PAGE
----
‘God is dead and we have killed him’: Media responses to increasing nonreligiosity in Australia

Dr. Rebecca Banham

2021 Census figures show that for the first time, almost 40% of Australians identify as having ‘no religion’, while fewer than half identify as Christian.[1] As an Australian researcher interested in nonreligion, mainstream media responses to these figures has been striking, often reflecting a sense of disquiet – if not outright fear – about the effect of this change on Australian society, and about who these ‘nonreligious people’ are.

Notably, the Census figures reflect the number of Australians who described themselves as having ‘no religion’, and not necessarily how (else) they identify, what they believe or practice, or the communities to which they belong. While the Census does allow respondents to select more specific options (for example, ‘agnosticism’ or ‘atheism’), only a very small number do; indeed, various nonreligious lobby groups advocated for nonreligious Australians to select ‘no religion’.[2] This homogenisation of what it means to have ‘no religion’ is also reflected in media responses to the figures, as identified below.

Here, my primary focus is on editorial or opinion-style pieces, rather than news-style reporting (although some examples of the latter are included below). This includes several particularly outspoken examples of conservative commentary decrying the rise in nonreligious affiliation. Other examples, while more restrained in tone, similarly reflect implicit understandings of religion/Christianity as a primary source of morality, cohesion, and/or Australian national identity. My concern is that such understandings carry the implication that – at best – these Census figures are indicative of a loss of morality and coherence which will need to be ‘replaced’ in some way (due to the loss of Christian influence). At worst, the implication of this commentary is that rising rates of nonreligious affiliation indicate a moral or cultural ‘failing’ that undermines the nation. As such, I argue it is important to understand how mainstream publications broadcast and perpetuate concerns and misconceptions about Australia’s changing religious landscape.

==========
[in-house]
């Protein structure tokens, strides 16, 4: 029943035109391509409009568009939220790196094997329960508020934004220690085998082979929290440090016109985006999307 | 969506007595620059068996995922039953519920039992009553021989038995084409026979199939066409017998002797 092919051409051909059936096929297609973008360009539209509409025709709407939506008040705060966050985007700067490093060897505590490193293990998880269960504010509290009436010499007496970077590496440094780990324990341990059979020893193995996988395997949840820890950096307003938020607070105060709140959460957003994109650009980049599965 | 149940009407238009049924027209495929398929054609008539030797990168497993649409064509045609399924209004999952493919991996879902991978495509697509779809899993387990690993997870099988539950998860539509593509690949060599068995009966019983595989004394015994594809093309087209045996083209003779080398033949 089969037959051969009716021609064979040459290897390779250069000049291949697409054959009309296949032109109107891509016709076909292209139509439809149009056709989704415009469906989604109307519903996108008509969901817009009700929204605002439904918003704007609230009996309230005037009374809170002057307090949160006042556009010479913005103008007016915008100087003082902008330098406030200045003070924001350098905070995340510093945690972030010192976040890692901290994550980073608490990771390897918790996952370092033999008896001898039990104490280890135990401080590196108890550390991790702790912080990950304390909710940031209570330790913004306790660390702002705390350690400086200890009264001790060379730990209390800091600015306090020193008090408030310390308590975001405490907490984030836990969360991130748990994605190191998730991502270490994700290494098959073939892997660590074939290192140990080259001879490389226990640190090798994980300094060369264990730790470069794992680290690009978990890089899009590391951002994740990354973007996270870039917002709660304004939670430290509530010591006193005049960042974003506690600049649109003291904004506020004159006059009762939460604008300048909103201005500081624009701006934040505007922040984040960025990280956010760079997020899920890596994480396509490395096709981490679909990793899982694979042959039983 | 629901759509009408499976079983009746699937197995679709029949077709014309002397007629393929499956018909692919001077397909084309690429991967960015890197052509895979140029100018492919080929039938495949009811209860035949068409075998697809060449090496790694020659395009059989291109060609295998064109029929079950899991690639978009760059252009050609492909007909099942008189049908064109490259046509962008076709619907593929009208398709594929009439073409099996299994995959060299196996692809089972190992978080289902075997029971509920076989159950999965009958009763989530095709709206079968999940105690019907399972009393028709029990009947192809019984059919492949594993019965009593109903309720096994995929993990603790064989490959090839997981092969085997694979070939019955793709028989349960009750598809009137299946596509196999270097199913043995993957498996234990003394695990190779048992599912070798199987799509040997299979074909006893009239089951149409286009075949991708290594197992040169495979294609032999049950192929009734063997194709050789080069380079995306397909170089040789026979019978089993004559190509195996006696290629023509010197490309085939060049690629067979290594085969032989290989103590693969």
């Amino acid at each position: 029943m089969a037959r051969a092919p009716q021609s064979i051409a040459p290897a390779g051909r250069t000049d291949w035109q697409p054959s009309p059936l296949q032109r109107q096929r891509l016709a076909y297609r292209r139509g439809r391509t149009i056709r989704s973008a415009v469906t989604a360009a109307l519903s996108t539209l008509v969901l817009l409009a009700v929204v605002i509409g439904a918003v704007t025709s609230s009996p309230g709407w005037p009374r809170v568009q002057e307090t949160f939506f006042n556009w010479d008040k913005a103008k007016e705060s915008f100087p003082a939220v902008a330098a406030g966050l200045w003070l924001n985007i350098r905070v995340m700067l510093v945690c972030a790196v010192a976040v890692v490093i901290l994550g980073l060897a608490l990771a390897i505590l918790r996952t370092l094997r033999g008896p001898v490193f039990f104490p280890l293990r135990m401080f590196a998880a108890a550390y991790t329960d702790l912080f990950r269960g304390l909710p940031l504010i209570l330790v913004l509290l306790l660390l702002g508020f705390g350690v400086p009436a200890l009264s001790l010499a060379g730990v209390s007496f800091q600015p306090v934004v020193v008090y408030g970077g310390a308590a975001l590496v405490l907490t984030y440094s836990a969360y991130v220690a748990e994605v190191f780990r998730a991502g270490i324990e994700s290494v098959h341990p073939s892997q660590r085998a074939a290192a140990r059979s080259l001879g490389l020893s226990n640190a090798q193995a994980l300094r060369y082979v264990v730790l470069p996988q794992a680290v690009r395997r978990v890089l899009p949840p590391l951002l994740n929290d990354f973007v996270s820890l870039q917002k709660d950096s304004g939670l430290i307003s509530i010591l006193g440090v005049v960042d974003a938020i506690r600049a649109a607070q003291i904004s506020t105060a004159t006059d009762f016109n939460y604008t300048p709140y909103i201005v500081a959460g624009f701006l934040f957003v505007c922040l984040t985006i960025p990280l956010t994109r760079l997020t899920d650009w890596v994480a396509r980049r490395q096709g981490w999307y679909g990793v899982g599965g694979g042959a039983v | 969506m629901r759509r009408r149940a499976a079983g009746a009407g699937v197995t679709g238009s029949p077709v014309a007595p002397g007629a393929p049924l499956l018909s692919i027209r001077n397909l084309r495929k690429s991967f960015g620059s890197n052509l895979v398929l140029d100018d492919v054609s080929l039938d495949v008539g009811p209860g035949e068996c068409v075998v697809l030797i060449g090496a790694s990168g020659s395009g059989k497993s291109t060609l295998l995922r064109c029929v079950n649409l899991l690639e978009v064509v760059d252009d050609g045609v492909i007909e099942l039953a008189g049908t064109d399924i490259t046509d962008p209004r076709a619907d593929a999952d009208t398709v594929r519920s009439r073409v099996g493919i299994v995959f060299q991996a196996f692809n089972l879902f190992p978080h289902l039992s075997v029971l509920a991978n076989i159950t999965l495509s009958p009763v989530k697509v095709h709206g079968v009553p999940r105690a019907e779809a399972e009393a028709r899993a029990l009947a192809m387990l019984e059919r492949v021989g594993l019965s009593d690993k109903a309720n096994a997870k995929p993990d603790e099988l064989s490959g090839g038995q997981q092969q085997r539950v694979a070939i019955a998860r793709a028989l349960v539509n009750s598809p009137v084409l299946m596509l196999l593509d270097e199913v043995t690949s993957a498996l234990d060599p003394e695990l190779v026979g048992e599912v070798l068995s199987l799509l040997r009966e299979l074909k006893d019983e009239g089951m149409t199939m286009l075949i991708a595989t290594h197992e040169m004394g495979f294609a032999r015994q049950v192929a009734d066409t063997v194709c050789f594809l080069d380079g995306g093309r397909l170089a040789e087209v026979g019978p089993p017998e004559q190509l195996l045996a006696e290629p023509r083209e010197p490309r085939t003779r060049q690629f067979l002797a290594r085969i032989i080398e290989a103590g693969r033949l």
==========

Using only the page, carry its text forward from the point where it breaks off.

‘God is dead and we have killed him’

This was the hyperbolic quote that first piqued my interest in this topic. From the examples I have read most clearly expressing concern about the Census,[3] two themes emerge: a sense of shock, and consolatory assertions that despite the rise of nonreligiosity, “core Christianity” will retain its significance:

The 2021 census represents an explosive dam burst, with a flood of biblical proportions to follow … We live in an age of spectacular cultural and religious ignorance … But history shows Christianity’s ability, metaphorical and literal, to rise from the dead.

[B]efore atheists and anti-God readers start seizing on this as a sign that Australians are finally rejecting God by rejecting organised religion, it has to be emphasised that the census does not capture belief.

The long historical view suggests the great religions possess immense recuperative power and Christianity has an underestimated institutional influence in Australia with the potential for revival.